Alexis Murphy remains missing after she disappeared in August 2013.
She went on Twitter to tell her friends she was off on a road trip. But somewhere along the way, Murphy vanished. Who's responsible?
Police make an arrest, but do they have the right man?
Senior pictures are right around the corner for 17-year-old Alexis Murphy, and she is headed out to get her hair done.
"I was getting up to go to work. I knew I was supposed to give her some money for her hair," said Laura Murphy, Alexis' mother. "She was laughing, she was happy. And she walked out the house and that was the last time I ever seen her."
Just after 3 p.m., Alexis posts on her Twitter account: "burg bound!" She's on her way to Lynchburg, about a 20-minute drive from her home in Shipman, Virginia.
Alexis' mother is on her way out too, to work the overnight shift at the post office.
But in the wee hours of Sunday morning, Alexis' grandmother, who lives with them, wakes to find Alexis didn't make her midnight curfew.
"She had never done that before, that's something that's not right," said Laura Murphy. "That's not Alexis."
"Laura called me and she said Alexis didn't come home, and I told her right then and there she needed to call the cops," said Troy Brown, Alexis' father. "I was trying to keep calm and not panic, because, you know, as a father in this situation, by not coming home at her curfew and not bringing my car home, just about anything runs through your mind."
The local sheriff's department is notified of the missing teen, and so are friends of Alexis, and she has many. Alexis' social media footprint is large, with thousands of followers-turned-searchers.
"Social media was a big help because they put it out there so people just start coming and searching with them, but they called the state police in and they had the helicopter in the air that night, the FBI was on ground too," said Laura Murphy.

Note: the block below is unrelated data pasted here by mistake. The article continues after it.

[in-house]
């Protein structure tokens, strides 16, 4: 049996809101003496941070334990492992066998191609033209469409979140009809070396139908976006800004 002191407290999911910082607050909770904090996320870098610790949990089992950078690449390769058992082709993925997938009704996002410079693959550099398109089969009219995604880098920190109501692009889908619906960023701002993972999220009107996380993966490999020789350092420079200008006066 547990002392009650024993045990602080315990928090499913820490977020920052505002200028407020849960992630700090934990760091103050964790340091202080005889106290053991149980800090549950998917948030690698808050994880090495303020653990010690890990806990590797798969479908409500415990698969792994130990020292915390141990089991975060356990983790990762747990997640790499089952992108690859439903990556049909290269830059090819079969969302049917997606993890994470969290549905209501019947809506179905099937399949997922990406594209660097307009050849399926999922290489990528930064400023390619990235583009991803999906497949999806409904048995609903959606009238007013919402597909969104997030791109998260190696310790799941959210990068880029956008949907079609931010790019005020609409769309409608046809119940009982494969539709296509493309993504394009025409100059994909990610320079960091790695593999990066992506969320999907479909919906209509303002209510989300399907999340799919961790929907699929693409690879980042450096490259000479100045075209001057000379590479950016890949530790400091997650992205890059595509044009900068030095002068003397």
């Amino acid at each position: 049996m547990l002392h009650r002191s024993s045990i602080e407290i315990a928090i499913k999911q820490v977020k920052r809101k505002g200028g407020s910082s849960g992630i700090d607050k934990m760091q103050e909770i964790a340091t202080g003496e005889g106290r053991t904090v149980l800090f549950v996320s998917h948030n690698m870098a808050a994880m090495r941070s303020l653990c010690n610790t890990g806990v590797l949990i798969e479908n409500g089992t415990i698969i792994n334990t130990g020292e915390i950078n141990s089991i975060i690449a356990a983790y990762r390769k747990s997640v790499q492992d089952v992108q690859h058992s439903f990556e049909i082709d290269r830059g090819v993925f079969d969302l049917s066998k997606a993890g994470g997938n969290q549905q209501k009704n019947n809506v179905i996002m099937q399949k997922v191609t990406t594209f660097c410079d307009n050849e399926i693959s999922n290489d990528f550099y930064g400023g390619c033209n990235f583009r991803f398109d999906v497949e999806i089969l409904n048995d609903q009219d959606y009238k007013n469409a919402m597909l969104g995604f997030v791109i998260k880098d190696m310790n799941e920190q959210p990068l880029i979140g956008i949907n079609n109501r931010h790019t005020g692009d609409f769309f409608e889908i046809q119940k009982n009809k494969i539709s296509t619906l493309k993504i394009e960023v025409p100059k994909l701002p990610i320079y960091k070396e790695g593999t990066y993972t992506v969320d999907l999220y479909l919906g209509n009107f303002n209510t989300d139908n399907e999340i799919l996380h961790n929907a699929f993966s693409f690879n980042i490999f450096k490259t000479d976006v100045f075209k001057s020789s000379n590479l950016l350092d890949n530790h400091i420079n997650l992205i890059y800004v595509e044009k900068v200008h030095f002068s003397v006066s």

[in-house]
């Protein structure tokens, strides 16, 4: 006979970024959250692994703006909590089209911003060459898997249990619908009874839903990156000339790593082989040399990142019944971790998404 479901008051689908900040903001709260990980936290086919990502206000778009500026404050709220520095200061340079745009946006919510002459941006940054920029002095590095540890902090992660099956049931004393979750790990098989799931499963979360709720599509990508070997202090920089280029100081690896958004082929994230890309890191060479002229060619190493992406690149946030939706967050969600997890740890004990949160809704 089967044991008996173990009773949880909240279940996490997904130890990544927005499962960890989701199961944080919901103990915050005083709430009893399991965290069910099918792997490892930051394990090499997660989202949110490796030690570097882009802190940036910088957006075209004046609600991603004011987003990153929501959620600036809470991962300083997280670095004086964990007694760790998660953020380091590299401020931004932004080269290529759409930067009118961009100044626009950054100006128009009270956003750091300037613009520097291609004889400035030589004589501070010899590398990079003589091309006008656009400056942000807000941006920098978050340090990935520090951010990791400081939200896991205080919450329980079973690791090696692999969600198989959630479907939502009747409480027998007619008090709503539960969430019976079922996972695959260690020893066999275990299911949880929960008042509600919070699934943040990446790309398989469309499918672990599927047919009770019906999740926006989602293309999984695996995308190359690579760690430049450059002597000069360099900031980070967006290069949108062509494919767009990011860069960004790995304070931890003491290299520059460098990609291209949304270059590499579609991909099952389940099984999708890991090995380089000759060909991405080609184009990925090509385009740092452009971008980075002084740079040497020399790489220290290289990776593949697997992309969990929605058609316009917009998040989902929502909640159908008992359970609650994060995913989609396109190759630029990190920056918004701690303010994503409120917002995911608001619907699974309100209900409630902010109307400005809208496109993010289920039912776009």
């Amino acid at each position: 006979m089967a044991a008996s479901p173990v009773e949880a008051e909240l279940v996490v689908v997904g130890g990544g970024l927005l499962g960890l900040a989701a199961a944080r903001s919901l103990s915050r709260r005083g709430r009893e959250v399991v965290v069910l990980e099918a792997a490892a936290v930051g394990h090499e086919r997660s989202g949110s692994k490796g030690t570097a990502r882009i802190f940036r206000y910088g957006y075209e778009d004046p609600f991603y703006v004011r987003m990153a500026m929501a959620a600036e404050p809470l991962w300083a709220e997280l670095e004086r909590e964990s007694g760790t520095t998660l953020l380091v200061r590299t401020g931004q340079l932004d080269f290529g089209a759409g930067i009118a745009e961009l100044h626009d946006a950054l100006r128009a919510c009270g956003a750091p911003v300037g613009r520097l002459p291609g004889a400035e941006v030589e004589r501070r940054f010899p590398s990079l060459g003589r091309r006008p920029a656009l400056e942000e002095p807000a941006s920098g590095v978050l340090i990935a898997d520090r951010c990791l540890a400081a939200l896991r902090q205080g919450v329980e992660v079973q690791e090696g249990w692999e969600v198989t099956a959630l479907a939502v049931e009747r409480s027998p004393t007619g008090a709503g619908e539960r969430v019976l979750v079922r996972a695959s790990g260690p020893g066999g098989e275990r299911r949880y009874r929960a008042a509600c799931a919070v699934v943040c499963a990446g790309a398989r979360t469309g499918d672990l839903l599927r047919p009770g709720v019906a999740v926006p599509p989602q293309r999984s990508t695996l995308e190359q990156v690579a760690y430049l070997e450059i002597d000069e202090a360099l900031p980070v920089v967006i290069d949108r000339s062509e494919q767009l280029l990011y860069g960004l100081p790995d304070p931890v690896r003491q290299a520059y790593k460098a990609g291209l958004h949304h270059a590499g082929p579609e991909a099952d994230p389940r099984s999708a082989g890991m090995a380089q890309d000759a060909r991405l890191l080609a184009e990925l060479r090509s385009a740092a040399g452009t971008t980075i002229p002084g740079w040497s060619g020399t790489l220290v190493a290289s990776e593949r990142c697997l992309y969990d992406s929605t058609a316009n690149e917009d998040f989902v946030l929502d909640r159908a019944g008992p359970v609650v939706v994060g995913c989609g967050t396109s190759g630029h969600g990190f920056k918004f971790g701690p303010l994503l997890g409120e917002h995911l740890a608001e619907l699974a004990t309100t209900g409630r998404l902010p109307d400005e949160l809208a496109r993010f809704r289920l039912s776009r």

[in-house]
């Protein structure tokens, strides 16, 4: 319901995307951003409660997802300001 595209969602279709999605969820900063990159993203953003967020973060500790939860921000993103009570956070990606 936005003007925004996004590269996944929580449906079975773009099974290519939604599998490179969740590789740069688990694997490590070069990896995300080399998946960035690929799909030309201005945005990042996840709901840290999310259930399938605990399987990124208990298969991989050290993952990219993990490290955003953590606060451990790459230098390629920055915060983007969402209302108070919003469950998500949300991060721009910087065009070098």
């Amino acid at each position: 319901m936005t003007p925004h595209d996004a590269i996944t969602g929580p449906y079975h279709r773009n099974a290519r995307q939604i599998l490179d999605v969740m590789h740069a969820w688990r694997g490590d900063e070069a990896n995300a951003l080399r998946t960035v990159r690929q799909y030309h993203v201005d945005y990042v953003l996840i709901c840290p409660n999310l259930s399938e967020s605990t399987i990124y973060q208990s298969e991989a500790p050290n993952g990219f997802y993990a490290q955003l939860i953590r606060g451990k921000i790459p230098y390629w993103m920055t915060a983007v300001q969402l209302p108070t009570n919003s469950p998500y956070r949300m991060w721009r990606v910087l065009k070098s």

Then just three days after Alexis disappears, police make a disturbing discovery.
"Her father's car that she was diving was found in a movie theater parking lot here in Charlottesville, abandoned, nobody was in it," said Anthony Martin, former Nelson County Commonwealth Attorney.
But at some point, someone was, and it's captured on nearby mall surveillance cameras.
"The car is seen pulling in around 10:30 at night the day after she went missing," said Martin. "You couldn't see who got out of it though. They really tried to enhance the video. But it was just a very grainy black-and-white surveillance video. It was at night. We were never able to see on the camera who drove the car."
Then investigators get a hunch.
"It was more or less just brainstorming where she could possibly go. We knew that was a place she would hang out," said Martin.
The Liberty gas station in Lovingston, where local teens hang out after school and on weekends.
"We did find video of her coming into the gas station and purchasing gas shortly before she disappeared," said Martin. "It was absolutely normal. She seemed to be happy, there was nothing wrong, she didn't seem upset."
But on her way out of the gas station, frame by frame, there it is:
"A man holding a door for a woman to leave the store and she walks out, doesn't look at him, doesn't say anything, she doesn't stop, just an everyday, nothing extraordinary about it," said Martin.
The man in the surveillance video holding the door for Alexis is sporting a large, unique neck tattoo. Cops take notice. And they take note of the man's distinctive vehicle, a camouflage Chevrolet Suburban.
At the same time, the FBI zeroes in on Alexis' cellphone signal: it's pinging and it's eerily close.
"We determined that her cellphone was located in an area about maybe one mile north of that gas station," said Anthony Martin.
When FBI agents and Virginia State Police swarm the area of the cellphone's location:
"It was an abandoned property," said Martin. "It was an old house right beside Route 29 right along the main highway. Of course since it was the summertime there was so much vegetation, five feet away from the road, you're in the shadows."